A quick trip through time with the Navigation block

Where it’s been, and where it can take you now

By the time the Navigation block landed in WordPress 5.9, contributors had been talking about it, iterating on it, and working on refining it for several release cycles.

The work has continued, as you can see in this Hallway Hangout summary from the time and this GitHub issue tracking continuous updates.

You can expect more with every release, making the feature better-looking and easier to use, for the foreseeable future.

Since it was released in WordPress 5.9, contributors have been constantly updating its UI and have made significant progress in enhancing the user experience.

What a difference five years can make!

Let’s switch to the older version on the left.

The block since WordPress 5.9

First release

The Navigation block menu that landed in 5.9 gave everyone the power to build menus from scratch, from blocks, and intuitive tools for managing and reusing those menus across a site. This release post covered this rather robust set of features:

  • Reusing Navigation Menus and separation of concerns 
  • Reusing an existing Menu
  • Facilitating Menu reuse across Themes
  • Reusing and converting Classic Menus to block-based Menus, including handling highly customized Classic Menu items
  • User Permissions

WordPress 6.0

The second iteration of the block gave users an explicit list view in the Editor sidebar. You could move items up and down, control the submenu display, and invoke an overlay menu icon.

Better data fetching came from the REST API, and the UI streamlined the placement holder.

The WP 6.0 also brought quicker loading. Placeholder states helped you see what a brand-new menu would look like, and the UI would load the page-list block menu by default.

See more in this short video.

WordPress 6.1

The third update to the Navigation block brought:

  • Easier access and management of the navigation menu (see here). 
  • Decoupling of the “Select Menu” from the top toolbar to the settings sidebar panel.
  • Better behavior defaults:
    • The Page List block would show a list of pages if the site had no menus at all.
    • If the site had more than one block menu, the navigation block would show the newest block menu.

WordPress 6.2

6.2 dropped a fourth iteration of the block that added an editable block inspector to the list view in the settings sidebar that let you control lots of things from one place:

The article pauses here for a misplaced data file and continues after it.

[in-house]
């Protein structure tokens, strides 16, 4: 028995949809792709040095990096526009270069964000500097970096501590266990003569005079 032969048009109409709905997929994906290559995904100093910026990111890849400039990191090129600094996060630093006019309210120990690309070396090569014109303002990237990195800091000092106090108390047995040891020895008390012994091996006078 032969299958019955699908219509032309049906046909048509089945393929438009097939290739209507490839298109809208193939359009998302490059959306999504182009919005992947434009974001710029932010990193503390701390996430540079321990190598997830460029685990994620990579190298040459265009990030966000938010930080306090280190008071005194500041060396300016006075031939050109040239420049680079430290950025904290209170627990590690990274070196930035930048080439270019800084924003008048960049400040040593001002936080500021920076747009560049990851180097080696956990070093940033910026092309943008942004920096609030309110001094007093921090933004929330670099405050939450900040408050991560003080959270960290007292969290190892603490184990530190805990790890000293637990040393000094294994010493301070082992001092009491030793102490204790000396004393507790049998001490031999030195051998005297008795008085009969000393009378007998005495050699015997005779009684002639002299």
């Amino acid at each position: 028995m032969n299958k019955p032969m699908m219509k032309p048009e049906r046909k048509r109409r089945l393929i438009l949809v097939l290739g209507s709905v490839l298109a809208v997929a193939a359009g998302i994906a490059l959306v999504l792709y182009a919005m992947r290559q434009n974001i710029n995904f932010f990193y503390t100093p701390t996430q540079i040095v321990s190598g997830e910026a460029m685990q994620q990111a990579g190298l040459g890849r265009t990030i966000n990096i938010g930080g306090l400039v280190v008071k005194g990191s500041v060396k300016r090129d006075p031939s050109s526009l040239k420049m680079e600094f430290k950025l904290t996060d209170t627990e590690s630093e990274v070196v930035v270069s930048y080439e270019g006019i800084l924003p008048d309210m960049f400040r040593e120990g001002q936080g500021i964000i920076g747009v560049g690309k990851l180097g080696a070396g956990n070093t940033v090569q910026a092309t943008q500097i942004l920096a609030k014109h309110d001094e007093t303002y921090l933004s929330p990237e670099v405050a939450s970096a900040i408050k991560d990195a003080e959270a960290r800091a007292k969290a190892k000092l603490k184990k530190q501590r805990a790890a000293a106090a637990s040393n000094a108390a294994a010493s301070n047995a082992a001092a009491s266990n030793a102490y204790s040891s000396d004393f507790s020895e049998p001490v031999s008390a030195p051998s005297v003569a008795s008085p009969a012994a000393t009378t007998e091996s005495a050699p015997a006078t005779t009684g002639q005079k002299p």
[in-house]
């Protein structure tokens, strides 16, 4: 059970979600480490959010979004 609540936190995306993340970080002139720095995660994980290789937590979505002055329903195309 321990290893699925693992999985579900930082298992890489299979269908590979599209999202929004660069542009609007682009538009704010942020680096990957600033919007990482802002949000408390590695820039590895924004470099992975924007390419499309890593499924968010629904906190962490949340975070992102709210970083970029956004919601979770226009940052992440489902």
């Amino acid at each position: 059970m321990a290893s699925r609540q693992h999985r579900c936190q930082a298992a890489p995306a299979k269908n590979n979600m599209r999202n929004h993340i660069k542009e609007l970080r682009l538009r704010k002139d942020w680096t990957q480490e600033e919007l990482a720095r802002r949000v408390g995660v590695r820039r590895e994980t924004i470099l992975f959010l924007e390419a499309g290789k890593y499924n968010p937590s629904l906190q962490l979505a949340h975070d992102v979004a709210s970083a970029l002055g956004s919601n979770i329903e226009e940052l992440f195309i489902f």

• Add and remove navigation items.
  • Reorder navigation items.
  • Create new submenus.

  • When you activated a new theme, the default placeholder menu would show you the menu you had been using with the previous theme (#45286, #45976).
  • The navigation anchor links got easier to manage. You could import your classic menus. And the Page List block got easier to use in the Navigation block (see this short video).

WordPress 6.3

Iteration number five, below, shows the Site View, Detail View, and Edit View screens of the Site Editor in WordPress 6.3.

Image credit: WordPress.org

The Site Editor sidebar panel in 6.2, left, shows the editor as it was then—it took a few clicks to get to the Navigation area before you could work with it. On the right is Navigation as its own area in 6.3.

Here’s what that means: 6.3 lets you manage your navigation by itself: outside the context of a block or a template. Find out more about how it all works in this  Make WordPress post.

Hands-on with Navigation features in WordPress 6.3 and beyond

Let’s start with a fresh install. You can use the WordPress Playground, or you can download WordPress 6.3 and Twenty Twenty-Three. (At publication the current release was 6.4.2, but let’s keep things consistent and use the version that matches our screenshots.)

Now we’ll walk through the features listed above. Whenever it makes sense, we’ll sprinkle in some relevant use-case examples.  

Navigation in the Site Editor 

When you open your new site via Appearance > Editor, your screen will look a little like this:

Click the Navigation link.

On an existing site, you would see a list of all your Navigation menus at left. But here, on a brand-new site, you have yet to build any menus. So WordPress helpfully shows you a Page List block in two places: the site-view sidebar and the preview window at right.

The Navigation menu lets you do basic editing. You can rename, duplicate, or delete items from the three dots (also called vertical ellipsis) drop-down menu.

Duplicate the Navigation block menu and rename it to My Custom Nav (or something a little catchier). When you’ve finished, your screen should look a little like the one below.

In this view, you can move menu items up or down, remove them, or drag them around, but you can’t edit them. (Unless of course you click on the links in the preview window. Those links will let you drill down to a more granular view in the Editor sidebar, and then you can edit from there.)

By now,in the real world, you would have built at least one main menu already, and you would likely have several. In that case, you would see all of them in the navigation site view sidebar. When you select one, it will show up in the preview panel, so you can see how it looks in place.

Now, take a second to think about what just happened. The implications are huge.

Imagine this site after a year of healthy growth, or after ten years. And those menus are in perhaps hundreds of different places—in different kinds of containers. And you need to change them? You only ever have to touch them here.

Navigation in focus mode

Take a look at these two screenshots of the Navigation block. The first one is in the WordPress 6.2 focus mode; the second is the WordPress 6.3 focus mode, grabbed just as you’re editing the menu items. In each version, the settings sidebar panel looks almost exactly like its counterpart, with one exception: WordPress 6.3 streamlines your view, showing you only the controls you need to edit the menu data. (Need to edit the block itself? The controls for that will show up again when you need them.)

In the Settings sidebar, the menu has the same editing limitations as the navigation site view in the left sidebar. In 6.3, you don’t get the styling controls you do in templates or template parts—again, just the basic menu management tools you also get in the site view panel.